Notaries face closure under controversial law.jpg

Notaries face closure under controversial law


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THE PORTUGUESE Order of Notaries has thrown down the gauntlet to the government over a controversial new law which ends the legal necessity of registering property sales at notary offices.

The move, in the planning since last year and part of José Socrates’ election pledge to speed up administrative efficiency, has been slammed by notaries who say it will kill off their business.

Under the new law it will no longer be a legal necessity to register property transactions of any kind at a notary. It will now be optional.

But notaries claim that property registration is their main source of business without which they cannot survive.

The President of the Portuguese Order of Notaries, Bastonário da Ordem dos Notários (ON), Joaquim Barata Lopes, said that the proposed measure would “not benefit citizens” and would only serve to “create more insecurity”.

“It will create more insecurity, significantly increase the number of legal disputes and leave the average owner less protected under the law,” he said.

Joaquim Barata Lopes now wants meetings with the government and president to convey the message that “this act could have catastrophic consequences.”

Legal security

Under new Decree 255/93 property contracts or escrituras will soon be able to be carried out by solicitors using certificated documents, documentos autenticados, at Conservatories or Land Registries with solicitors and even chambers of commerce all being legally entitled to carry out the work.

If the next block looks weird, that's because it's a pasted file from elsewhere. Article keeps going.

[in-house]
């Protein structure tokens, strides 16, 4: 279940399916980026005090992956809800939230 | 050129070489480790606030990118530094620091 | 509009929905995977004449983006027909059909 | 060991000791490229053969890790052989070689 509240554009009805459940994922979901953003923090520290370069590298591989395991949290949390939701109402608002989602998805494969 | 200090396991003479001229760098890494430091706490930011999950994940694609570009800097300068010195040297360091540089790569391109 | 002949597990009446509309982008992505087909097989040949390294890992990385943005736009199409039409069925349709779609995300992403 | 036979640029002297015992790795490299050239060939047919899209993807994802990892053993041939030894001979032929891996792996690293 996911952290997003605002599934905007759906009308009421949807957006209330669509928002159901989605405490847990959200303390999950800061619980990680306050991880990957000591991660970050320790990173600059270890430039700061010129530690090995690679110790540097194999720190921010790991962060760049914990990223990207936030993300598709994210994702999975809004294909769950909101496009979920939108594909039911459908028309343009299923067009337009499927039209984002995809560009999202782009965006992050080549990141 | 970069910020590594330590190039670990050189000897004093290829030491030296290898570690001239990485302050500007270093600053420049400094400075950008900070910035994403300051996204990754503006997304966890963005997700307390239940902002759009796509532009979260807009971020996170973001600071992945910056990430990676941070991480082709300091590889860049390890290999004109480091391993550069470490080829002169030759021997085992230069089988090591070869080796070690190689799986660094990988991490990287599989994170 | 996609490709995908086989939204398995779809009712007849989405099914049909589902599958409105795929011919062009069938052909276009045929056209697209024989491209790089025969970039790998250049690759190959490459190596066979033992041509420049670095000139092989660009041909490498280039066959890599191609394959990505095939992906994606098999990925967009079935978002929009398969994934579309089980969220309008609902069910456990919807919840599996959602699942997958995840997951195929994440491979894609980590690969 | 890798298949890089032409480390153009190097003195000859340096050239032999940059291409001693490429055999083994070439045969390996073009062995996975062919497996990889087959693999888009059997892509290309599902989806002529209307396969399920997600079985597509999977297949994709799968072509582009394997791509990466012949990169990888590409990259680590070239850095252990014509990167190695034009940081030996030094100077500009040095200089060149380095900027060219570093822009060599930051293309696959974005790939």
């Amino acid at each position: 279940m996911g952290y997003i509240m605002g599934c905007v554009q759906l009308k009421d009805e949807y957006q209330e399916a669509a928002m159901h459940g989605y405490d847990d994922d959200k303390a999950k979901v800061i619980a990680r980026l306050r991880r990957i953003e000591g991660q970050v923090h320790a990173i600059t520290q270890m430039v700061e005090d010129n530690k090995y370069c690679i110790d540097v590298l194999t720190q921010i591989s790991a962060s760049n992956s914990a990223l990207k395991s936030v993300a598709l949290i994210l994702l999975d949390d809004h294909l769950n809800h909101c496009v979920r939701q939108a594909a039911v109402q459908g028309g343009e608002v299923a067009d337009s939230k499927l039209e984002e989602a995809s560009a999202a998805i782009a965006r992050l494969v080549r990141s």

The Order of Notaries considers this extremely serious because notary legal control will cease to exist, ending strict public registration and archiving of authentic, witnessed contracts and public documents in conditions of complete legal security.

The ON also believes that the official contracts will now go up in price while the President or Bastonário of the Order of Notaries doubts that solicitors will charge less than notaries currently do to validate the contracts.

Under the current system, the Final Deed prepared by the solicitor is read aloud, signed and witnessed before all parties and a notary at the Notary Office.

The cost of registering a 100,000 euro transaction with a notary is 150 euros plus the cost of Stamp Duty, Imposto de Selo, which is expressed as a percentage of the total sale and varies from between 1,000 and 3,000 euros for average property sales. Ten per cent of that goes to the government.

“I can’t see a solicitor carrying out that service for that price,” argued Joaquim Barata Lopes.

Between June 2006 and December 2007 lawyers had registered four million acts at notaries representing 12 million euros to the government with property worth 70 to 80 per cent of the total volume of notary business.

“The government is destroying our livelihoods and handing over all the business to solicitors,” he added.

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